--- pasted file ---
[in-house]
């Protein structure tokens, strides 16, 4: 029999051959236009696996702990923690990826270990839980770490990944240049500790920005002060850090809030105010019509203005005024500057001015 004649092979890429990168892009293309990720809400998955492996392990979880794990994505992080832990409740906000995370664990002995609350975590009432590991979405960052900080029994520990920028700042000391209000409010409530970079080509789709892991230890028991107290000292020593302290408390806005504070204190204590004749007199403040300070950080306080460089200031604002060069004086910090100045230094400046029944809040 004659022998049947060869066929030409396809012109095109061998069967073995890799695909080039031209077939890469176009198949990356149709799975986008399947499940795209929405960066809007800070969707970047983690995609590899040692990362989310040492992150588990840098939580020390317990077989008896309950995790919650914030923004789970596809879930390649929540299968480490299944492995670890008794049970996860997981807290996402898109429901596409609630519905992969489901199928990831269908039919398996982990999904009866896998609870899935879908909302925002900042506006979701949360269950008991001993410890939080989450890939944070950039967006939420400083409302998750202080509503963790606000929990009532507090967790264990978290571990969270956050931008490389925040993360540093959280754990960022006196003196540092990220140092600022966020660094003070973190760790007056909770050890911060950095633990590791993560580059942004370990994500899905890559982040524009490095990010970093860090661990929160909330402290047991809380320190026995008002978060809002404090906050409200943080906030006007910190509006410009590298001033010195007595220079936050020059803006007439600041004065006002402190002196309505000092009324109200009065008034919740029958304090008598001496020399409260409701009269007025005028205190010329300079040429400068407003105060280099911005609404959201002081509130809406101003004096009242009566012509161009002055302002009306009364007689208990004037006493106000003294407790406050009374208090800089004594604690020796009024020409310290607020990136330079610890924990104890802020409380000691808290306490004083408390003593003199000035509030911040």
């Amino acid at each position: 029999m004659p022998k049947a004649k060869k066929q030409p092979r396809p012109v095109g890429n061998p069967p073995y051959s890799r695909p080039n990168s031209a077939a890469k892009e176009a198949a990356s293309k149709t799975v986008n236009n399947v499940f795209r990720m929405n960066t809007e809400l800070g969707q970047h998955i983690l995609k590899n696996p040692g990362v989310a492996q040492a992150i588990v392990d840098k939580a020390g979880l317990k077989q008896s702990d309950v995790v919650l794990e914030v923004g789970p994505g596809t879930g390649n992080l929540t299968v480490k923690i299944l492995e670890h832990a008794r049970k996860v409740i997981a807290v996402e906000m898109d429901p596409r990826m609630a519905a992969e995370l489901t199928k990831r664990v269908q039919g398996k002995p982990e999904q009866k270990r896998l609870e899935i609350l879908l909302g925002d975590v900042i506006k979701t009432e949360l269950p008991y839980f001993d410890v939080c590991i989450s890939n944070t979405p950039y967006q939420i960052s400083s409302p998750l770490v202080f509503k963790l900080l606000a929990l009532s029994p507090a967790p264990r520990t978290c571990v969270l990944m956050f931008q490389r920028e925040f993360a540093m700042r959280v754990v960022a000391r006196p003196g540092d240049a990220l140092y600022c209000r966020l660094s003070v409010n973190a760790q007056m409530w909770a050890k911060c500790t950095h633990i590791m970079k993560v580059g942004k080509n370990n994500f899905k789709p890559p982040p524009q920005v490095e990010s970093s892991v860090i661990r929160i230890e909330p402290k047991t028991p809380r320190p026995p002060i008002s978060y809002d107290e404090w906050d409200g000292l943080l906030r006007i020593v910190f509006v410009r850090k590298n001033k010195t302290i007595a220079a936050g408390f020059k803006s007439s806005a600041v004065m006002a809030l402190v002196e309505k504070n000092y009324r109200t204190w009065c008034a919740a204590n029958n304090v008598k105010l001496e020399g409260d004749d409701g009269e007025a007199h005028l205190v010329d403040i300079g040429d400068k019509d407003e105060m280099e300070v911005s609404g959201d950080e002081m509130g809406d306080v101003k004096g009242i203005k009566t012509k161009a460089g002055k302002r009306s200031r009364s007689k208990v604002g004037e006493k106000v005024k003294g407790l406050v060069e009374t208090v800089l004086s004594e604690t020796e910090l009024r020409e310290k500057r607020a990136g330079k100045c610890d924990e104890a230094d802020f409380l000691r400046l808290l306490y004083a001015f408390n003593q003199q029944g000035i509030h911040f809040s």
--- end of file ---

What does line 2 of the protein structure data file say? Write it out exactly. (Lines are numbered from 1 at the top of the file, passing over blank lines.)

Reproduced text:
């Protein structure tokens, strides 16, 4: 029999051959236009696996702990923690990826270990839980770490990944240049500790920005002060850090809030105010019509203005005024500057001015 004649092979890429990168892009293309990720809400998955492996392990979880794990994505992080832990409740906000995370664990002995609350975590009432590991979405960052900080029994520990920028700042000391209000409010409530970079080509789709892991230890028991107290000292020593302290408390806005504070204190204590004749007199403040300070950080306080460089200031604002060069004086910090100045230094400046029944809040 004659022998049947060869066929030409396809012109095109061998069967073995890799695909080039031209077939890469176009198949990356149709799975986008399947499940795209929405960066809007800070969707970047983690995609590899040692990362989310040492992150588990840098939580020390317990077989008896309950995790919650914030923004789970596809879930390649929540299968480490299944492995670890008794049970996860997981807290996402898109429901596409609630519905992969489901199928990831269908039919398996982990999904009866896998609870899935879908909302925002900042506006979701949360269950008991001993410890939080989450890939944070950039967006939420400083409302998750202080509503963790606000929990009532507090967790264990978290571990969270956050931008490389925040993360540093959280754990960022006196003196540092990220140092600022966020660094003070973190760790007056909770050890911060950095633990590791993560580059942004370990994500899905890559982040524009490095990010970093860090661990929160909330402290047991809380320190026995008002978060809002404090906050409200943080906030006007910190509006410009590298001033010195007595220079936050020059803006007439600041004065006002402190002196309505000092009324109200009065008034919740029958304090008598001496020399409260409701009269007025005028205190010329300079040429400068407003105060280099911005609404959201002081509130809406101003004096009242009566012509161009002055302002009306009364007689208990004037006493106000003294407790406050009374208090800089004594604690020796009024020409310290607020990136330079610890924990104890802020409380000691808290306490004083408390003593003199000035509030911040």